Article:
Commodity Channel Index (CCI)
The Commodity Channel Index is used in identifying cyclical trends in commodities, equities and currencies
Donald Lambert introduced the CCI (an oscillator) in an article published in the October 1980 issue of Commodities magazine (now known as Futures magazine). Since its introduction, the indicator has become very popular and is now a very common tool for traders in identifying cyclical trends. Not only is it used as a tool in commodities, but also equities and currencies. The CCI can be adjusted to the timeframe of the market traded on by simply changing the averaging period.
The CCI is calculated as the difference between the typical price of a commodity and its simple moving average. It is then divided by the mean absolute deviation of the typical price. The index is usually scaled by an inverse factor of 0.015 to provide more readable numbers:
CCI = 1/0.015 pt – SMA(pt) / σ (pt)
Legend: pt the typical price (average of the High, Low, and Closing prices)
SMA the simple moving average
σ the mean absolute deviation.
The Commodity Channel Index is mostly used for identifying divergences from price trends as an overbought/oversold indicator, and to draw patterns on it and trade according to those patterns. This is similar to Bollinger Bands, but is presented as an indicator rather than as overbought/oversold levels.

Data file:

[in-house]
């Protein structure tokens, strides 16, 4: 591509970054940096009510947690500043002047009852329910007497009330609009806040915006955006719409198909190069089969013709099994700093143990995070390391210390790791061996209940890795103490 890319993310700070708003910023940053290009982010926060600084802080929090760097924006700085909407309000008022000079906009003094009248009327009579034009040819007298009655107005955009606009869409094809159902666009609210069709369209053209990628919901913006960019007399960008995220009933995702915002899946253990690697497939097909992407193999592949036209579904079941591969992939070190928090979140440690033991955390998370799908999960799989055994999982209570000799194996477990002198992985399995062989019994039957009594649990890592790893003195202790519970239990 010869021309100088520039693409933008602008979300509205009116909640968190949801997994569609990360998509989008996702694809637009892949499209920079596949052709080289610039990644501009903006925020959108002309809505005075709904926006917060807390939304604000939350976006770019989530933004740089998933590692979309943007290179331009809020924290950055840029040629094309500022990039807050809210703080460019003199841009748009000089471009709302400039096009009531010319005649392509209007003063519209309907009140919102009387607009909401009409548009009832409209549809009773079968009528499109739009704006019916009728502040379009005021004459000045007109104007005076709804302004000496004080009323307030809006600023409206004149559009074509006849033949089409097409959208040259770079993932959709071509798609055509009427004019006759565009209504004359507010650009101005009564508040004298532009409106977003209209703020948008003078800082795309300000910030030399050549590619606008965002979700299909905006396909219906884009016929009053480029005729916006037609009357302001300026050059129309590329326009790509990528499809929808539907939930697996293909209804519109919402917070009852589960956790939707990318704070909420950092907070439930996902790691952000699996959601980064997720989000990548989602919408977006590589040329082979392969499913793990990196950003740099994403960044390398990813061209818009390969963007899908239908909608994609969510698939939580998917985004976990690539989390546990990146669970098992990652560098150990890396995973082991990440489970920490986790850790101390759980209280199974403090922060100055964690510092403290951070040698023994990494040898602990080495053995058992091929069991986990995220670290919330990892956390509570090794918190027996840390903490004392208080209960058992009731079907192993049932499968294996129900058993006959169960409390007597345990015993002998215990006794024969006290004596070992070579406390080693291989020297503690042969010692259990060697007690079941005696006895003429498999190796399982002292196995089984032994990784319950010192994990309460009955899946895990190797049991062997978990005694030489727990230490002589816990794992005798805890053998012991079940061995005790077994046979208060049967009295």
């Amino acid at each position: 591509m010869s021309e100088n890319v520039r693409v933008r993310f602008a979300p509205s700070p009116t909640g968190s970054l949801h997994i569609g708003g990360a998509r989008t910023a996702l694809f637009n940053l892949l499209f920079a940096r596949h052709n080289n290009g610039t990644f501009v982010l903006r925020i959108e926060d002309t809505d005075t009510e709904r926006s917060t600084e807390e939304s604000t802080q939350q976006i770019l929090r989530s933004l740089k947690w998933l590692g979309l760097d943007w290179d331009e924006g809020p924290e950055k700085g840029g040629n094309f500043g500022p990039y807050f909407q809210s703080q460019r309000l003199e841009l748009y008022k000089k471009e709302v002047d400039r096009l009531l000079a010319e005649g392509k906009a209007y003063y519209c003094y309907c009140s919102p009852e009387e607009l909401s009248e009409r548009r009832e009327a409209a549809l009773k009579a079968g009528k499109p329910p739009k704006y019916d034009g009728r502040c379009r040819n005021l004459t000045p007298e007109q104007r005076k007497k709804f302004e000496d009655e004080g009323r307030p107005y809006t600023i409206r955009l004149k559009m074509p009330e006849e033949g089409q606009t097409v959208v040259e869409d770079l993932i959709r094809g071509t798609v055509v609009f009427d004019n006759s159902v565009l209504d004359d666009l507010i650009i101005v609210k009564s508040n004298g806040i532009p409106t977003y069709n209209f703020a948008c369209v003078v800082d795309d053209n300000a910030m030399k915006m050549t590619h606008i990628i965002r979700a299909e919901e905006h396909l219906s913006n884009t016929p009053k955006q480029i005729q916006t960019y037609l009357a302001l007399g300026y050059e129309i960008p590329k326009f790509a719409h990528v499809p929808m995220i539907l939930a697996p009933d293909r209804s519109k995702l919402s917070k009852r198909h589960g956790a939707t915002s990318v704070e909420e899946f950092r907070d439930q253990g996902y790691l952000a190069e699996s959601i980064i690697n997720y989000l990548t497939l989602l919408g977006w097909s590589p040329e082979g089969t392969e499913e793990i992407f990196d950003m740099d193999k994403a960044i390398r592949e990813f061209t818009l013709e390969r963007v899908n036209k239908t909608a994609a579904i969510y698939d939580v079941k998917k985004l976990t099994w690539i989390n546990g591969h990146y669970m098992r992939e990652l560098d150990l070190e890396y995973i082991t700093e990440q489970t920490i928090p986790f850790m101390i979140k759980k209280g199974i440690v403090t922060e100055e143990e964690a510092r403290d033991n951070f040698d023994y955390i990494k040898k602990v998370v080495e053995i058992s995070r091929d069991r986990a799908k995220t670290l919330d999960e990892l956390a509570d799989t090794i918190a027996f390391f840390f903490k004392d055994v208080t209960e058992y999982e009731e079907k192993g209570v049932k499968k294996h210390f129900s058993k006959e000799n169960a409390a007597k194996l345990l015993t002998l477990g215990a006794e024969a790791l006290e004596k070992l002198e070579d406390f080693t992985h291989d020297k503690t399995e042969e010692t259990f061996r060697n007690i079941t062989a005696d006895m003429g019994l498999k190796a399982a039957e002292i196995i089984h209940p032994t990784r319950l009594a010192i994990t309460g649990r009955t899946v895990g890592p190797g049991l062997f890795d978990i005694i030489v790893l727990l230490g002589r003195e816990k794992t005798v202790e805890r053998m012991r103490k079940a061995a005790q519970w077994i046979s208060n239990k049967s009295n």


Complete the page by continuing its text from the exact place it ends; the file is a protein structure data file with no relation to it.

The CCI typically goes above and below a zero line. Normal oscillations will occur within the range of +100 and -100. Readings above +100 imply an overbought condition, while readings below -100 imply the opposite (oversold). Similar to other overbought/oversold indicators, this means that there is a big possibility that the price will correct itself to levels that are more representative.
1. The CCI can be adjusted to the timeframe of the market traded on by simply changing the averaging period.